But before we really get into that, will you just kind of set the tone for us about how we should be thinking about publicity and why it’s really important beyond sort of the obvious, of course, getting seen, but like, why is this important to businesses and entrepreneurs?
Selena: Yeah, absolutely. So first I want to define what publicity is because when people think of publicity, they often think of older forms of media. More traditional media like television and print magazines and newspapers, and that definitely is a part of publicity, and there are new forms of media like podcasts, like the one that you’re listening to right now.
Influencers, people who have powerful online platforms, media lists, social media channels, I also see them as part of that new media. And for some people, the best kind of publicity might be being on physical stages or speaking to a membership group where their ideal clients are.
So it’s really about rather than just sharing your message one on one with people but being on these media influencer platforms and getting that endorsement from these platforms and then your message being spread through that.
So the reason why I think publicity is so important is because it’s one thing for you to tell the world that you’re the best at what you do but that’s only going to go so fat. It really means a whole lot more. There’s a third part and established media brand or a top influencer who is telling everyone, you’ve got to check out this person, they’re amazing at what they do.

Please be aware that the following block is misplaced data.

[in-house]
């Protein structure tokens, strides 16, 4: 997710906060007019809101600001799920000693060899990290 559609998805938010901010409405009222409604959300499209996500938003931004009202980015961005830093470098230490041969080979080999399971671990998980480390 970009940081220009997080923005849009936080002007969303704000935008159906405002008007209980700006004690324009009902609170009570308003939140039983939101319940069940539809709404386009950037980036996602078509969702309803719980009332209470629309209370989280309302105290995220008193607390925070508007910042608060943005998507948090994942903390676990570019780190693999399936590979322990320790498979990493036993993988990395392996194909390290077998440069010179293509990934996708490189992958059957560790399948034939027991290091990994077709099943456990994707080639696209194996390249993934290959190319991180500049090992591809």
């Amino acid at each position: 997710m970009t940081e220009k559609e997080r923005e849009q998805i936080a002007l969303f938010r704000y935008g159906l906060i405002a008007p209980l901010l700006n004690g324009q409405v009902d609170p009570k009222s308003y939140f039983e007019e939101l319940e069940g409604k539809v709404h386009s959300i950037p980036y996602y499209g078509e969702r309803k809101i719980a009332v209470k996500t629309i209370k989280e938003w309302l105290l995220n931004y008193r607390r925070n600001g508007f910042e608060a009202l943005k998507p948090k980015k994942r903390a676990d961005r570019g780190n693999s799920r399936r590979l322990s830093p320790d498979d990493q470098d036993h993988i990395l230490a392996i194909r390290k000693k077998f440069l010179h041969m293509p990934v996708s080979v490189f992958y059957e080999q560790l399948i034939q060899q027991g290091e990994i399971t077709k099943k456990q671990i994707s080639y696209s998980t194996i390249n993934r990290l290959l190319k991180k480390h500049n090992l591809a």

And when you get publicity, it elevates your brand and it establishes your credibility, and it’s the way that you start reaching more people, and that’s what we all need. As business owners, we need more people to know about our work, and not just know that we exist, but to be endorsed and to be recommended and to be seen as one of the top people at what we do.
Tobi: Yeah, I love that. Some of the things that you said there that are so fascinating to me and that have been so helpful in the work we’re doing together is I think you’re right. I think people think of the big traditional media and they think well, there’s no way I could be on TV, or my work is not good enough to be in a top print magazine or whatever.
And there’s so many other steps, even including things like you said of showing up in someone else’s online membership and teaching a course or doing a Q&A or some other level of supporting another business or entrepreneur, a peer, a brand. And we focused a lot on those connections, and that’s really, I think, your biggest gift. You are so gifted at creating and building connections with people.
Selena: Thank you.
Tobi: You’re so welcome. So anything in that realm, I want to talk in a second about for the interior design industry and related industries, specifically about shelter magazines, but before we get to that, what about just a different way of thinking about connections?
Because I think a lot of people dismiss some of the low hanging fruit that’s right in front of them that they could be building connections and that all counts as publicity, right?
Selena: Yeah, absolutely. I love that you brought that up and I really feel like the media landscape is changing and that relationships are more important than ever. But I will say that a lot of times, people overlook the opportunities right in front of them.
A lot of times, people want to go from zero to Oprah Magazine, or zero to The Today Show. And that can definitely be part of someone’s ultimate journey, but that’s never the starting point. And so the best place to start is with a low hanging fruit.
And what I actually recommend people do when they’re getting started with publicity, well first, they need to get clear on what are the ideal publicity opportunities for them based on their goals, based on where their audiences hang out and so forth. But then start to actually reach out to people in your existing network, letting them know that you’re looking for these opportunities.